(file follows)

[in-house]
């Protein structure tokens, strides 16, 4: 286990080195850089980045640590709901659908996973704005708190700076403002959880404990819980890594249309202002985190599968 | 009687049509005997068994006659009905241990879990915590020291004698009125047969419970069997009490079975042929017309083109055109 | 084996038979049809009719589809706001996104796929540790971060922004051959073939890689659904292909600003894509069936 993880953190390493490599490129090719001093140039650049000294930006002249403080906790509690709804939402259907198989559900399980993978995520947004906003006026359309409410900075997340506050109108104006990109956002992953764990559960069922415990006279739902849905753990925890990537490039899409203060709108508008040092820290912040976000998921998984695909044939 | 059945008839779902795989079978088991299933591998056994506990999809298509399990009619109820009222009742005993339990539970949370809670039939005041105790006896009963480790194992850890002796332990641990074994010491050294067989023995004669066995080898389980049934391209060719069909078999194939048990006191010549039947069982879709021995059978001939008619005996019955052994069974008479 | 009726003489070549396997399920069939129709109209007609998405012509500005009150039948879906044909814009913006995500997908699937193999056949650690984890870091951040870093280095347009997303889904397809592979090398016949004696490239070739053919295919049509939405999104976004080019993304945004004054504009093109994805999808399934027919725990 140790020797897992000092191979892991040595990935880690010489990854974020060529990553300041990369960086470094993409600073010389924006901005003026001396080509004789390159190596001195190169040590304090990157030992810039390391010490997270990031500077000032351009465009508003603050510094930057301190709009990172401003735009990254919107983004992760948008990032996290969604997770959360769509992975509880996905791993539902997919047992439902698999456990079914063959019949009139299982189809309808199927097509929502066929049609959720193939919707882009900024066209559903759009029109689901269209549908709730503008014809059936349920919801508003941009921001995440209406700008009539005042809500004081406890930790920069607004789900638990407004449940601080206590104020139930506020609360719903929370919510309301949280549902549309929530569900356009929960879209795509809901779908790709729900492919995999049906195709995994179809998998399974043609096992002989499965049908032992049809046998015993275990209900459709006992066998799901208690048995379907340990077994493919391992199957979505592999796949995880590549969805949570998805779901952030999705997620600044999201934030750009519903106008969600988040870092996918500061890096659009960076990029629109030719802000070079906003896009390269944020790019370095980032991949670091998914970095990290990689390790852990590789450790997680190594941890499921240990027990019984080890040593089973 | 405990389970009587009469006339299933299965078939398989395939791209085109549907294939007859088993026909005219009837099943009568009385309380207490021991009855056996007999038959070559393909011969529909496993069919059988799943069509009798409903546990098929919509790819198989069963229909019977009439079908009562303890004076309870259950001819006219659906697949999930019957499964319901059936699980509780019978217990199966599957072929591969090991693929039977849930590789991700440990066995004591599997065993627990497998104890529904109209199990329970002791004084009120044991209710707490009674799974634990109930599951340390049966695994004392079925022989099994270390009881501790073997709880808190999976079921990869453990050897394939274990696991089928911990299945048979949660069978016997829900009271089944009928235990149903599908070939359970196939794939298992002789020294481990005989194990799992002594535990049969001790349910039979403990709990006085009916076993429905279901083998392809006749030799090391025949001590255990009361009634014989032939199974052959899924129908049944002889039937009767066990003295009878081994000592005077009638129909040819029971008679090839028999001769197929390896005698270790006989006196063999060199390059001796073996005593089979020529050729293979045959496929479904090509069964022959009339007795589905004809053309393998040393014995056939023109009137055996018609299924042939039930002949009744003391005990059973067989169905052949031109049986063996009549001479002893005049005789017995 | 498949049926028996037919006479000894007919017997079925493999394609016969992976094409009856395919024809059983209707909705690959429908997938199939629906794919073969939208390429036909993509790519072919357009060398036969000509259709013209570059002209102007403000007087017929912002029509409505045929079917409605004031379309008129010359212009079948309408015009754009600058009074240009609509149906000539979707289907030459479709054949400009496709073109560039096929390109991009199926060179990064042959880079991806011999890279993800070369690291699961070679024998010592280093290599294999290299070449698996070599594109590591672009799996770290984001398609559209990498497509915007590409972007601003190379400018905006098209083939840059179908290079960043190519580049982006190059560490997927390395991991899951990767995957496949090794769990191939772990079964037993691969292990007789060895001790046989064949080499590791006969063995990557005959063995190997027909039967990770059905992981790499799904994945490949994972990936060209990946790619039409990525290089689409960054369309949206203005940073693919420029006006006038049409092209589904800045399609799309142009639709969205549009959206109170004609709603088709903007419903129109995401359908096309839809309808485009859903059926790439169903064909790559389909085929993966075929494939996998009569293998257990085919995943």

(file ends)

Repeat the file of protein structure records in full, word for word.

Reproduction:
[in-house]
């Protein structure tokens, strides 16, 4: 286990080195850089980045640590709901659908996973704005708190700076403002959880404990819980890594249309202002985190599968 | 009687049509005997068994006659009905241990879990915590020291004698009125047969419970069997009490079975042929017309083109055109 | 084996038979049809009719589809706001996104796929540790971060922004051959073939890689659904292909600003894509069936 993880953190390493490599490129090719001093140039650049000294930006002249403080906790509690709804939402259907198989559900399980993978995520947004906003006026359309409410900075997340506050109108104006990109956002992953764990559960069922415990006279739902849905753990925890990537490039899409203060709108508008040092820290912040976000998921998984695909044939 | 059945008839779902795989079978088991299933591998056994506990999809298509399990009619109820009222009742005993339990539970949370809670039939005041105790006896009963480790194992850890002796332990641990074994010491050294067989023995004669066995080898389980049934391209060719069909078999194939048990006191010549039947069982879709021995059978001939008619005996019955052994069974008479 | 009726003489070549396997399920069939129709109209007609998405012509500005009150039948879906044909814009913006995500997908699937193999056949650690984890870091951040870093280095347009997303889904397809592979090398016949004696490239070739053919295919049509939405999104976004080019993304945004004054504009093109994805999808399934027919725990 140790020797897992000092191979892991040595990935880690010489990854974020060529990553300041990369960086470094993409600073010389924006901005003026001396080509004789390159190596001195190169040590304090990157030992810039390391010490997270990031500077000032351009465009508003603050510094930057301190709009990172401003735009990254919107983004992760948008990032996290969604997770959360769509992975509880996905791993539902997919047992439902698999456990079914063959019949009139299982189809309808199927097509929502066929049609959720193939919707882009900024066209559903759009029109689901269209549908709730503008014809059936349920919801508003941009921001995440209406700008009539005042809500004081406890930790920069607004789900638990407004449940601080206590104020139930506020609360719903929370919510309301949280549902549309929530569900356009929960879209795509809901779908790709729900492919995999049906195709995994179809998998399974043609096992002989499965049908032992049809046998015993275990209900459709006992066998799901208690048995379907340990077994493919391992199957979505592999796949995880590549969805949570998805779901952030999705997620600044999201934030750009519903106008969600988040870092996918500061890096659009960076990029629109030719802000070079906003896009390269944020790019370095980032991949670091998914970095990290990689390790852990590789450790997680190594941890499921240990027990019984080890040593089973 | 405990389970009587009469006339299933299965078939398989395939791209085109549907294939007859088993026909005219009837099943009568009385309380207490021991009855056996007999038959070559393909011969529909496993069919059988799943069509009798409903546990098929919509790819198989069963229909019977009439079908009562303890004076309870259950001819006219659906697949999930019957499964319901059936699980509780019978217990199966599957072929591969090991693929039977849930590789991700440990066995004591599997065993627990497998104890529904109209199990329970002791004084009120044991209710707490009674799974634990109930599951340390049966695994004392079925022989099994270390009881501790073997709880808190999976079921990869453990050897394939274990696991089928911990299945048979949660069978016997829900009271089944009928235990149903599908070939359970196939794939298992002789020294481990005989194990799992002594535990049969001790349910039979403990709990006085009916076993429905279901083998392809006749030799090391025949001590255990009361009634014989032939199974052959899924129908049944002889039937009767066990003295009878081994000592005077009638129909040819029971008679090839028999001769197929390896005698270790006989006196063999060199390059001796073996005593089979020529050729293979045959496929479904090509069964022959009339007795589905004809053309393998040393014995056939023109009137055996018609299924042939039930002949009744003391005990059973067989169905052949031109049986063996009549001479002893005049005789017995 | 498949049926028996037919006479000894007919017997079925493999394609016969992976094409009856395919024809059983209707909705690959429908997938199939629906794919073969939208390429036909993509790519072919357009060398036969000509259709013209570059002209102007403000007087017929912002029509409505045929079917409605004031379309008129010359212009079948309408015009754009600058009074240009609509149906000539979707289907030459479709054949400009496709073109560039096929390109991009199926060179990064042959880079991806011999890279993800070369690291699961070679024998010592280093290599294999290299070449698996070599594109590591672009799996770290984001398609559209990498497509915007590409972007601003190379400018905006098209083939840059179908290079960043190519580049982006190059560490997927390395991991899951990767995957496949090794769990191939772990079964037993691969292990007789060895001790046989064949080499590791006969063995990557005959063995190997027909039967990770059905992981790499799904994945490949994972990936060209990946790619039409990525290089689409960054369309949206203005940073693919420029006006006038049409092209589904800045399609799309142009639709969205549009959206109170004609709603088709903007419903129109995401359908096309839809309808485009859903059926790439169903064909790559389909085929993966075929494939996998009569293998257990085919995943």